Using 3D tech for a 2D interface has been a good idea for a long time, Yoshi's Island anyone?
The hardware has probably been doing that internally for quite some years already, mind you. I still haven't seen any advantage of the Vista UI, but I guess it's really meant for the eye-candy suckers anyway. There's one test I need to do, though: playing back a 720p h.264 movie split across two monitors. Maybe that'll finally be properly accelerated, instead of going to 80% CPU usage.
Who cares about boot speed? I mean, sure if you restart 5 times or more in an hour it might be annoying, but I can't imagine many of us do that very often. I think people bitch about the boot time because it's so quantitative, anyone can use a stopwatch and see that one takes longer to boot than the other, but I doubt many people can explain why it matters so much to them that one is a whopping 10 seconds slower.
I don't care that much about boot speed, since I tend to boot my system when I get up, and shut it down when I go to bed, sometimes with a reboot or two inbetween for whatever reason. But Vista was touted as booting faster than XP - it certainly doesn't do so here.
Programs are starting more slow than XP? Wha? How is this possible? We can all be sure that if this is an actual problem it'll be resolved soon. I mean, it's mostly a function of how quickly the data can be read from the HDD and put on the RAM isn't it? Vista isn't making our HDDs slower is it?
Ever so slightly, yes. Things like opening the control panel etc., mind you, not 3rd party apps. Imho just another sign that things have been bloated up for no good reason.
IE sucks anyway. I've heard that Firefox used to cause BSODs, but you can be sure that'll end soon (if it hasn't already). Explorer has always sucked, I actually think it looks better now (but I'll be putting Directory Opus on there anyway).
Firefox causing BSODs on Vista? My oh my, what a joke... while FF is a bad-mannered pig, it's still pretty simple user-mode code, and if user-mode code can cause BSODs, well... I'll write this off as a smear campaign by super-anti-ms people until I hear about it from a reliable source. Surely Vista can't be THAT bad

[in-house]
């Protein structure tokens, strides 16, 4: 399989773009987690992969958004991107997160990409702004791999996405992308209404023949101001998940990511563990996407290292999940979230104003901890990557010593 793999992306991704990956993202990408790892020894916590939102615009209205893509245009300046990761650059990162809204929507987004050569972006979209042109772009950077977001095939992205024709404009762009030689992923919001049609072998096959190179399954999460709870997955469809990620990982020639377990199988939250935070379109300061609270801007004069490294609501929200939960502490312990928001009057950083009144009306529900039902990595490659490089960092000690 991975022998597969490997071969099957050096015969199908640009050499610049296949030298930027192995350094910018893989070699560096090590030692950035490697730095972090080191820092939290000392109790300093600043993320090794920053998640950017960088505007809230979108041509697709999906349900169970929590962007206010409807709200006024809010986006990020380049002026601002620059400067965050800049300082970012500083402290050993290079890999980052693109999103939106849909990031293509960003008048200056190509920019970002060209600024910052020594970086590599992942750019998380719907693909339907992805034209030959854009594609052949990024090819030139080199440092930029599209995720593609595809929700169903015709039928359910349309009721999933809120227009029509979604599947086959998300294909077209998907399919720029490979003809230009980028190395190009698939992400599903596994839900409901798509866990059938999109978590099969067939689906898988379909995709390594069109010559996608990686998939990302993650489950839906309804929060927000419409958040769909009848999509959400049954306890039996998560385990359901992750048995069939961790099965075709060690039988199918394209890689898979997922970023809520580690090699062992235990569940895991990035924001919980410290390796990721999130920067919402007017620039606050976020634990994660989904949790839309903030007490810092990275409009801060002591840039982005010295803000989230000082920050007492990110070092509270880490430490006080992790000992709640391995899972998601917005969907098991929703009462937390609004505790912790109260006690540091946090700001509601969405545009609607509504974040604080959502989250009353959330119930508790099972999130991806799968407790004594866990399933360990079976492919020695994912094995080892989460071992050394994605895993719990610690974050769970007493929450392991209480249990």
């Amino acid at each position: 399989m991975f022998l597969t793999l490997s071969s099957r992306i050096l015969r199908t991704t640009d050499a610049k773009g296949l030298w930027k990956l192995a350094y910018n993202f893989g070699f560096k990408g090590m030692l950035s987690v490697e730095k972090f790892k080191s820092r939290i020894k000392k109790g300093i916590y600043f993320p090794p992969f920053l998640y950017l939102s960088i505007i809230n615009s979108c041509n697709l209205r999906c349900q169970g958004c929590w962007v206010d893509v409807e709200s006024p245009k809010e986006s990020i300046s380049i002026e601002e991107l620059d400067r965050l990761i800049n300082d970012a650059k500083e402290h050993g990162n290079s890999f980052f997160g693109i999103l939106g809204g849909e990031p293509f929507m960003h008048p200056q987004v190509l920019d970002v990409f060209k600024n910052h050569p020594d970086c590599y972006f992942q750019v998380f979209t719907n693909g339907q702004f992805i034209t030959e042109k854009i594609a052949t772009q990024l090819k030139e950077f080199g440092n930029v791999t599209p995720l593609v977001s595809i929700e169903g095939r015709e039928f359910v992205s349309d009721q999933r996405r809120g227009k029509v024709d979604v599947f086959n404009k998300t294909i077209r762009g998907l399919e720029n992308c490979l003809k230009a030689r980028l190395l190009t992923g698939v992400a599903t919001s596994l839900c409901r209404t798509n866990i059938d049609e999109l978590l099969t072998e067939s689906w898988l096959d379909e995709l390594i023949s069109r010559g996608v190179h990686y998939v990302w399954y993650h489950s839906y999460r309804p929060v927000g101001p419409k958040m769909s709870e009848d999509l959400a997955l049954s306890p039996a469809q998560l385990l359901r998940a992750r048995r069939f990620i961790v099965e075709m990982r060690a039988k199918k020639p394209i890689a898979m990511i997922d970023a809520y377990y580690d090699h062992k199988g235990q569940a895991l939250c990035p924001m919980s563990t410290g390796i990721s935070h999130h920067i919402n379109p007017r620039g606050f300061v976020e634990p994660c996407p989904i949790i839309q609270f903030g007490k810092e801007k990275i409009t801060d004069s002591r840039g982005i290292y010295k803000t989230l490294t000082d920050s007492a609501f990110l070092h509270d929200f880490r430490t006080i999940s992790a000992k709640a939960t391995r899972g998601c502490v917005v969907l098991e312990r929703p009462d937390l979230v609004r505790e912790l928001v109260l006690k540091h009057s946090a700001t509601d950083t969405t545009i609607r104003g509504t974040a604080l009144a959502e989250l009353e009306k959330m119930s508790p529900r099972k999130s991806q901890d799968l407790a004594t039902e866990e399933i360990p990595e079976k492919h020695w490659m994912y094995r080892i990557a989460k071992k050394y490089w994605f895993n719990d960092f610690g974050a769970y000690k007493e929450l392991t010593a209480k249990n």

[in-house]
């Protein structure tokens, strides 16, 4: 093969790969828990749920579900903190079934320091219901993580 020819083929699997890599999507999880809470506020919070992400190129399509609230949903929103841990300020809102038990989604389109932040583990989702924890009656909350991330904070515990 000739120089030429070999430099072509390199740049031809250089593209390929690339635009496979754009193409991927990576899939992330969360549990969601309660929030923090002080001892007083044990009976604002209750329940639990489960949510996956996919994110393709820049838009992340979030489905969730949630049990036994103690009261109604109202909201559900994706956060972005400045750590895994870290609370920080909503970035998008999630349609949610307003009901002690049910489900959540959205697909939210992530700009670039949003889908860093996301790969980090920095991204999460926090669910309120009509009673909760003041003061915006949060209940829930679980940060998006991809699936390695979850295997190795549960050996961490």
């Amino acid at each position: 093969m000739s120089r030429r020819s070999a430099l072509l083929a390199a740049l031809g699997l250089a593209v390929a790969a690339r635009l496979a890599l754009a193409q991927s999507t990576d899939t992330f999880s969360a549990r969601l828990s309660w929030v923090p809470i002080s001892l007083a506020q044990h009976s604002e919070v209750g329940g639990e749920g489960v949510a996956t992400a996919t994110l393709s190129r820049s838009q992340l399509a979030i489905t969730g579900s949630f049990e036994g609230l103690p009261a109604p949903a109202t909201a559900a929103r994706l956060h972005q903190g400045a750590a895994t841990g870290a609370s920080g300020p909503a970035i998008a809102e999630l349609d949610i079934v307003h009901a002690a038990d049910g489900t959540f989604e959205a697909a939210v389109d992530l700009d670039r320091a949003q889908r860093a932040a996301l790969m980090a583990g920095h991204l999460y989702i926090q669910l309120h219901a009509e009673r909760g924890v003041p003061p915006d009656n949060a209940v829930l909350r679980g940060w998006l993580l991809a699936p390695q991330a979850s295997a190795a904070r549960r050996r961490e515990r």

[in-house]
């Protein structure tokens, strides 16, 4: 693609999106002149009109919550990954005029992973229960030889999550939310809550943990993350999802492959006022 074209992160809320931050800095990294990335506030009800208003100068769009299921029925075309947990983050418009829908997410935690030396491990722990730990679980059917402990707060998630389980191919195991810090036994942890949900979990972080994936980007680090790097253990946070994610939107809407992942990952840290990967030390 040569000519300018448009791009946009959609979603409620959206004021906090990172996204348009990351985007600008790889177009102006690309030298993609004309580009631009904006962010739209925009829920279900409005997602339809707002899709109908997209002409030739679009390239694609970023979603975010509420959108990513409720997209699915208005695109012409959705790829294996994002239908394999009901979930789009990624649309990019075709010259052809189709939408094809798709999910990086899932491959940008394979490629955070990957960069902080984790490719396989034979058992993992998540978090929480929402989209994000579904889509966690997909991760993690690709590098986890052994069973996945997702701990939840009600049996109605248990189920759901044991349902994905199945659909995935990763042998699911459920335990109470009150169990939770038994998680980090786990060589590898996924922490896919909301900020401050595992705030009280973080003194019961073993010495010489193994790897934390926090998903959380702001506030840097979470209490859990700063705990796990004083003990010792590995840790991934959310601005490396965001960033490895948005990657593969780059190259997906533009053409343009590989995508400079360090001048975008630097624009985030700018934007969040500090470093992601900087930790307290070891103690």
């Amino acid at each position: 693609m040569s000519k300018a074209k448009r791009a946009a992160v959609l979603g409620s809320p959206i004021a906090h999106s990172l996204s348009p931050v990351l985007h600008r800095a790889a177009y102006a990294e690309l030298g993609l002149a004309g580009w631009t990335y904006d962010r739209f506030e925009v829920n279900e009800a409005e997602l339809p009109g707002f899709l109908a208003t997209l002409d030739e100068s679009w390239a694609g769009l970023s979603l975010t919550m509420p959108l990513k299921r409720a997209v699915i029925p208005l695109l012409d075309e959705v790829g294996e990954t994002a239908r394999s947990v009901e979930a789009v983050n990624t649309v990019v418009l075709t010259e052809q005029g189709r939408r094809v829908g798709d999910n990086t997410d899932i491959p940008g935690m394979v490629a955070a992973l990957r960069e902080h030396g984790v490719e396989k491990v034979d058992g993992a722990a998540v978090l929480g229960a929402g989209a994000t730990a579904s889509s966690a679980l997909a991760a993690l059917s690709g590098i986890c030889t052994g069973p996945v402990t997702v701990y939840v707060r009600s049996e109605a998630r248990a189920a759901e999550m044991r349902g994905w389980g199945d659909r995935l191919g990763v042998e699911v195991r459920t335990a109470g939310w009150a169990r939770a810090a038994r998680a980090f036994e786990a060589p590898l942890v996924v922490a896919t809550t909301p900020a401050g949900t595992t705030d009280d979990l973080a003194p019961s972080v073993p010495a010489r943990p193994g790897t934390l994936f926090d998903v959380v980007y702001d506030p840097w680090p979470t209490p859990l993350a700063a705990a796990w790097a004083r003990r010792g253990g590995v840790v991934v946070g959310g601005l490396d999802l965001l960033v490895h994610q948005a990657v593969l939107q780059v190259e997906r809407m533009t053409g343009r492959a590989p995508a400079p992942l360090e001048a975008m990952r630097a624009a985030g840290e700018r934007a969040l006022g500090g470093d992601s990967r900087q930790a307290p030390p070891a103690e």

How come "DRM" and "drivers" are always brought up together regarding Vista? Don't tell me there are driverz (like "warez") out there... Really, is there DRM with anything except entertainment media? Why are you buying music or videos.
Drivers, because Vista makes it harder for me to write my own drivers. I'm not talking about hardware drivers, though, but drivers for the purpose of running kernel-mode code. This can be useful for advanced debugging, code profiling, and reverse engineering.
IMHO MS have not made it harder to protect the customer, but as part of an agreement with Verisign (or whoever grants signing licensing now). And it's not cheap. It's still possible to run unsigned drivers on 32bit Vista, but afaik not on 64bit. So, native EXT2 filesystem access from Windows? Nope, not unless somebody coughs up and buys a signing license - with all the restrictions and caveats this brings.
DRM is an issue as well, if you look at how some code paths have been designing in Vista. "Tilt bits", encryption of kernel/user communication; INCLUDING RSA public-key handshake... as if user<->kernel transitions weren't already expensive enough. Etc.
Why are you consorting with people who buy music or videos? If you can't watch Lost because you can't get a copy without DRM that's a problem with you, not the OS...
If Microsoft and The MediaTM
had their way, there would be NO content that wasn't DRM'ed. Not speaking up against it and following the lemmings will bring us there. I very much like being able to rip my audio CDs (especially once I get hold of a SqueezeBox
), and copying movies to a harddrive and streaming across the network is nice as well - why change dvd when doing a simpsons or futurama marathon with your friends, when you can just press 'next'?
Since when is searching on your own computer so important?
I do it all the time - I'm not even close to having decent organization of my files
. Good thing there's locate32. And no, while conceptually smart, I've never gotten to like any of those desktop searches with their meta info.
It sure is lame they removed the cool new FAT/NTFS/whatever thing they hyped the shit out of at the beginning! Of course, Linux is barely catching up with NTFS, I guess Linux users should be rejoicing...
I'm glad they removed the database filesystem thing... not needed for most people, very expensive to have running, and replaced by the desktop searched anyway.
Btw, while it's a big old lie that you never need to defrag linux filesystems, there's a couple of okay ones there. Conservative but safe ext3 (which can journal not only fs metadata like ntfs, but also file data!), promising XFS, and in-it's-infancy-but-ungodly-cool ZFS (originating from Solaris).
Is the stream of consciousness thing working for anyone else? No? I'll shut up now.
Works fine for me, just hope people don't mind the evolution(?) of the thread